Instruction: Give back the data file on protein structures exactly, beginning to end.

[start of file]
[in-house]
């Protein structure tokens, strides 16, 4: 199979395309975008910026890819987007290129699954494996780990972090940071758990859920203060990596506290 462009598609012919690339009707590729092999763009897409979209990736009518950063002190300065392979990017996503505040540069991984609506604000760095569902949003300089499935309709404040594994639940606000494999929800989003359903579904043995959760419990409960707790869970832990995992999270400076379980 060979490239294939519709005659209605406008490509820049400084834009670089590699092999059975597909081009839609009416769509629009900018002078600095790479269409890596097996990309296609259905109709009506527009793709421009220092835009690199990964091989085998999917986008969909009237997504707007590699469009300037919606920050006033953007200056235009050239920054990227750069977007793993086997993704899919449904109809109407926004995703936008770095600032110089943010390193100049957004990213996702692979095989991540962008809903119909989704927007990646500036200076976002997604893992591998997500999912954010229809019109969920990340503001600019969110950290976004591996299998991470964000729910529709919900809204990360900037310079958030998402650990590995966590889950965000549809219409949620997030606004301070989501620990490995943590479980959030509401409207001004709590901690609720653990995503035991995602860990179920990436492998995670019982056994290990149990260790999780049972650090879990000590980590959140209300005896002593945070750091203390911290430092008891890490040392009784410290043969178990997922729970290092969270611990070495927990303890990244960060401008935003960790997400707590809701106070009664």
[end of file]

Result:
[in-house]
């Protein structure tokens, strides 16, 4: 199979395309975008910026890819987007290129699954494996780990972090940071758990859920203060990596506290 462009598609012919690339009707590729092999763009897409979209990736009518950063002190300065392979990017996503505040540069991984609506604000760095569902949003300089499935309709404040594994639940606000494999929800989003359903579904043995959760419990409960707790869970832990995992999270400076379980 060979490239294939519709005659209605406008490509820049400084834009670089590699092999059975597909081009839609009416769509629009900018002078600095790479269409890596097996990309296609259905109709009506527009793709421009220092835009690199990964091989085998999917986008969909009237997504707007590699469009300037919606920050006033953007200056235009050239920054990227750069977007793993086997993704899919449904109809109407926004995703936008770095600032110089943010390193100049957004990213996702692979095989991540962008809903119909989704927007990646500036200076976002997604893992591998997500999912954010229809019109969920990340503001600019969110950290976004591996299998991470964000729910529709919900809204990360900037310079958030998402650990590995966590889950965000549809219409949620997030606004301070989501620990490995943590479980959030509401409207001004709590901690609720653990995503035991995602860990179920990436492998995670019982056994290990149990260790999780049972650090879990000590980590959140209300005896002593945070750091203390911290430092008891890490040392009784410290043969178990997922729970290092969270611990070495927990303890990244960060401008935003960790997400707590809701106070009664």